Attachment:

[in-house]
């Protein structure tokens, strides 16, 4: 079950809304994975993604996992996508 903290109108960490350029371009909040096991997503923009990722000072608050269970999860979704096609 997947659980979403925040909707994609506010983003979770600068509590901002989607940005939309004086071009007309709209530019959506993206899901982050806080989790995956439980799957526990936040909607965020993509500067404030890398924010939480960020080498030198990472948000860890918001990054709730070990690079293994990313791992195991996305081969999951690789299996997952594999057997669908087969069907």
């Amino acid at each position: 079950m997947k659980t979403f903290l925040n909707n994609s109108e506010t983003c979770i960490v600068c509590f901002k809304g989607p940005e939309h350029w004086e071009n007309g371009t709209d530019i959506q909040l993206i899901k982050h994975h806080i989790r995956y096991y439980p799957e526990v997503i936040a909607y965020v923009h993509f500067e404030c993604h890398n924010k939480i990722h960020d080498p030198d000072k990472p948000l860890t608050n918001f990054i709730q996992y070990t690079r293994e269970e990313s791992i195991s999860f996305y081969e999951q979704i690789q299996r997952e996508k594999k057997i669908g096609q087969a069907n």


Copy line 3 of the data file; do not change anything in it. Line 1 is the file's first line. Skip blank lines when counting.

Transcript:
């Amino acid at each position: 079950m997947k659980t979403f903290l925040n909707n994609s109108e506010t983003c979770i960490v600068c509590f901002k809304g989607p940005e939309h350029w004086e071009n007309g371009t709209d530019i959506q909040l993206i899901k982050h994975h806080i989790r995956y096991y439980p799957e526990v997503i936040a909607y965020v923009h993509f500067e404030c993604h890398n924010k939480i990722h960020d080498p030198d000072k990472p948000l860890t608050n918001f990054i709730q996992y070990t690079r293994e269970e990313s791992i195991s999860f996305y081969e999951q979704i690789q299996r997952e996508k594999k057997i669908g096609q087969a069907n």